Daft Punk Random Access Memories Review

Daft Punk’s fourth studio album, Random Access Memories, is a bit of a departure from their much-loved electronic dance sound. The album has some funk influences and much less electronic flair. Let’s discuss!

Daft Punk Random Access Memories

The hype machine for this album was incredible – posters in cities everywhere, SNL commercials, and a YouTube channel featuring interviews with collaborating artists. The Daft Punk community on Reddit was all over this album like it was the best thing in music since, well, Daft Punk’s Discovery. Most of these people were foaming at the mouth for the album before it ever came out. [Side note: to the reddiot who said the lyrics were amazing, everyone hates you.] The expectations were impossibly high. Part of the reason this review is so late is that I wanted to distance myself from immediate reactions to Random Access Memories and give the album a little bit of time to germane.

What we got in Random Access Memories was an experiment. Daft Punk said they wanted to create a 70s dance album using mostly analog tools because they felt much of today’s electronic music sounded the same because many artists are using the same programs to create music. Daft Punk had everything they wanted at their disposal to do this:  an unlimited budget, every name in the music business clamoring to be a part of it, and a huge fan base. What many people failed to remember is that the two guys behind the robot masks hadn’t released a new album in almost 10 years and most people would agree that it had been about 15 years since Daft Punk gave us a memorable album (Discovery, if you forgot). After 10 years, it is difficult to find a sound that appeals to the masses because other artists propelled music in new and different directions and helped us refine our tastes.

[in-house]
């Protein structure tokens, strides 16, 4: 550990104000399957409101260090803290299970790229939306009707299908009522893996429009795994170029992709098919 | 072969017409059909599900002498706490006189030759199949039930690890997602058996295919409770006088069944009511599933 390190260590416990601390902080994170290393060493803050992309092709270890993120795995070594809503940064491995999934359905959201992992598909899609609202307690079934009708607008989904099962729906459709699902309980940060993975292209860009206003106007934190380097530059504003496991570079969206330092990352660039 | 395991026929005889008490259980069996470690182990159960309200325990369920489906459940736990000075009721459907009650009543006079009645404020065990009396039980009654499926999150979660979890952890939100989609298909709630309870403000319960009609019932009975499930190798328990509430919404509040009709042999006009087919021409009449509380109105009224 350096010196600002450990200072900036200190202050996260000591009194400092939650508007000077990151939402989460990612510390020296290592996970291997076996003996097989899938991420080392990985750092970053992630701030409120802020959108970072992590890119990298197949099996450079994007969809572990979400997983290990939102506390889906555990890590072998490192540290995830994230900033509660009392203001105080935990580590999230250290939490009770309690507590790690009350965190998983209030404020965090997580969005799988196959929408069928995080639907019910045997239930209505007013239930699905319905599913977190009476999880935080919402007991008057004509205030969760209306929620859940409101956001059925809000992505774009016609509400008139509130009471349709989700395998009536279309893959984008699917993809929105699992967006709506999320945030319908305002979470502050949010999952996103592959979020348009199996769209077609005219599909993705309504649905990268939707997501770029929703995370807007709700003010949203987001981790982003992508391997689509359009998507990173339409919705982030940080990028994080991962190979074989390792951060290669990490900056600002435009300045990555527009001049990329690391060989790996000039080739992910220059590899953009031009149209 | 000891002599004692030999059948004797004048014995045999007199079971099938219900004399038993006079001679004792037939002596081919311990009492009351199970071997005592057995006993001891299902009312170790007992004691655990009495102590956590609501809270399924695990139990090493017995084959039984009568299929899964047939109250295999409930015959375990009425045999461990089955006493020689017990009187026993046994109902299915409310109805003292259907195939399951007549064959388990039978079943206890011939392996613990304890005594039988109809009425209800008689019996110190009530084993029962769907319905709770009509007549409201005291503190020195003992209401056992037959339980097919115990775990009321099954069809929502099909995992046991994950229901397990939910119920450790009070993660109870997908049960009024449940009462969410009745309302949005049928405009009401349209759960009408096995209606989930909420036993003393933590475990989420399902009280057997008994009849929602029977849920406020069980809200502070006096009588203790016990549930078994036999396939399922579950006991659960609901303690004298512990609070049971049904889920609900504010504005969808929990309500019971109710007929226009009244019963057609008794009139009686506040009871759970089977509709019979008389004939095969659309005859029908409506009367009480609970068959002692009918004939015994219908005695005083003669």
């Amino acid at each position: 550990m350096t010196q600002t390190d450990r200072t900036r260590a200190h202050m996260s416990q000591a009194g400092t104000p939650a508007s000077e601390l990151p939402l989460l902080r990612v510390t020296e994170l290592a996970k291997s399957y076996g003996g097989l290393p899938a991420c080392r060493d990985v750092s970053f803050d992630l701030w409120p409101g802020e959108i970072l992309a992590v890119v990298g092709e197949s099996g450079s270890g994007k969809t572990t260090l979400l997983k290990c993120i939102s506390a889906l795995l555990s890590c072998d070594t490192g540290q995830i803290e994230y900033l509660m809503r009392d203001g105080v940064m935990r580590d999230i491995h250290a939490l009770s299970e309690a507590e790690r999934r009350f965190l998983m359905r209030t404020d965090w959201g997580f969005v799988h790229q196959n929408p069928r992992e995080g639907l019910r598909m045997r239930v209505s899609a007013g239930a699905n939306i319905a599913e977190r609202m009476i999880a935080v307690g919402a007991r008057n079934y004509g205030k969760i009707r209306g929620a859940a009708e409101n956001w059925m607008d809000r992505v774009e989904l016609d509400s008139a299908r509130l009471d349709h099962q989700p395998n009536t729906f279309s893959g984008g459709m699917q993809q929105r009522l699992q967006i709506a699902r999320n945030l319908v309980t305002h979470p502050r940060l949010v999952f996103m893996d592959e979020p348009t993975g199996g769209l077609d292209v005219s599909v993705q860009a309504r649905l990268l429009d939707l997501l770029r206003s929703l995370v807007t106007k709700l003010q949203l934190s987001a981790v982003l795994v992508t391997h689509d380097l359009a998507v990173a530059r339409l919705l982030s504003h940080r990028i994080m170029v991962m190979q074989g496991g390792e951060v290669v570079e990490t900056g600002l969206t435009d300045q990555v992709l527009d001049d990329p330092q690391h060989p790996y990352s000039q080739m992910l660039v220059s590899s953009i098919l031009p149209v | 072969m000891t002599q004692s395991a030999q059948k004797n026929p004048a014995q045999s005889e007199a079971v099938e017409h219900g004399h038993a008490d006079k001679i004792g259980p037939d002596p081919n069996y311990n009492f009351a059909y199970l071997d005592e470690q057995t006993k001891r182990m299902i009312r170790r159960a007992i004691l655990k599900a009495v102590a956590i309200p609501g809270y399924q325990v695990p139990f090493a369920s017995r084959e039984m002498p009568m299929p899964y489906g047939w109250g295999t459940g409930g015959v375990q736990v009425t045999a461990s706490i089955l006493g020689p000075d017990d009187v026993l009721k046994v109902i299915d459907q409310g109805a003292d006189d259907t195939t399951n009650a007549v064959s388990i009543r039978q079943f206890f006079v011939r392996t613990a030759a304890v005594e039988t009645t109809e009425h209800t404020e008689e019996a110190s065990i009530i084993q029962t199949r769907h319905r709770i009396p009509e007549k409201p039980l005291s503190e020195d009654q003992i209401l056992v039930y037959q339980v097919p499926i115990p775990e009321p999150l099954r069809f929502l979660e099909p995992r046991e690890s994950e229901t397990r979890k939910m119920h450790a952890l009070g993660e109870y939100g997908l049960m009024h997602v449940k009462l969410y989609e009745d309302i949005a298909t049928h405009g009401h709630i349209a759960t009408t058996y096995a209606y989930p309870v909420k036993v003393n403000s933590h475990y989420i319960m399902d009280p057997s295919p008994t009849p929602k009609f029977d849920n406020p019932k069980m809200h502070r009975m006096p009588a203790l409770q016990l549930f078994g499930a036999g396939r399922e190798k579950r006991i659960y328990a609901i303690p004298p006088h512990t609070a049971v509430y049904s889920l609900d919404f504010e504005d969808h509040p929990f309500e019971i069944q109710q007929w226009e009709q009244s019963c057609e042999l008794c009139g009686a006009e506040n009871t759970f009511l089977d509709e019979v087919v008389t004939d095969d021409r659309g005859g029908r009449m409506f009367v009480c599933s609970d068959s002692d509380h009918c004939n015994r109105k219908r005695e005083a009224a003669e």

In that 10 year period, my anticipation for a new Daft Punk album had become fevered. I had listened to Discovery about a million times and wanted more from that period in Daft Punk music making, but even better. There was no way Daft Punk could meet my expectations for topping their masterpiece, even if it were close I would still be disappointed if I weren’t blow away.

When I finally heard Random Access Memories, I was let down.  My first impression was not a good one.  The tracks were somewhat down tempo. The whole album lacked the “one more time” dance sound I expected.     After listening to Random Access Memories several more times, it started to grow on me.  “Get Lucky,” “Instant Crush,” “Lose Yourself to Dance,” and “Doin’ It Right” have become my album favorites.  Unfortunately, I’d prefer to skip over most of the songs not mentioned. Many are very long and about as exciting as an episode of How It’s Made (full disclosure: I love this show. It’s just not exciting).

Beyond the songs themselves, the sound production and mixing of the whole album is masterful. Daft Punk definitely cares about the sound quality of their releases. Both the vinyl pressing and mp3s sound absolutely fantastic on my hi-fi setup (well, higher fidelity than the average Joe anyway).

Verdict: Give it a listen and see if it does it for you.  I feel the album is somewhat divisive: you’ll love it or hate it.

I’d love to hear your reaction to the album. What were you expecting?  What did you think when you first listened to it?


One thought on “Daft Punk Random Access Memories Review

  1. It is a wonderful album. And more you listen to it, the more it grows on you. This is destined to be a classic. Like one of the Floyd’s.

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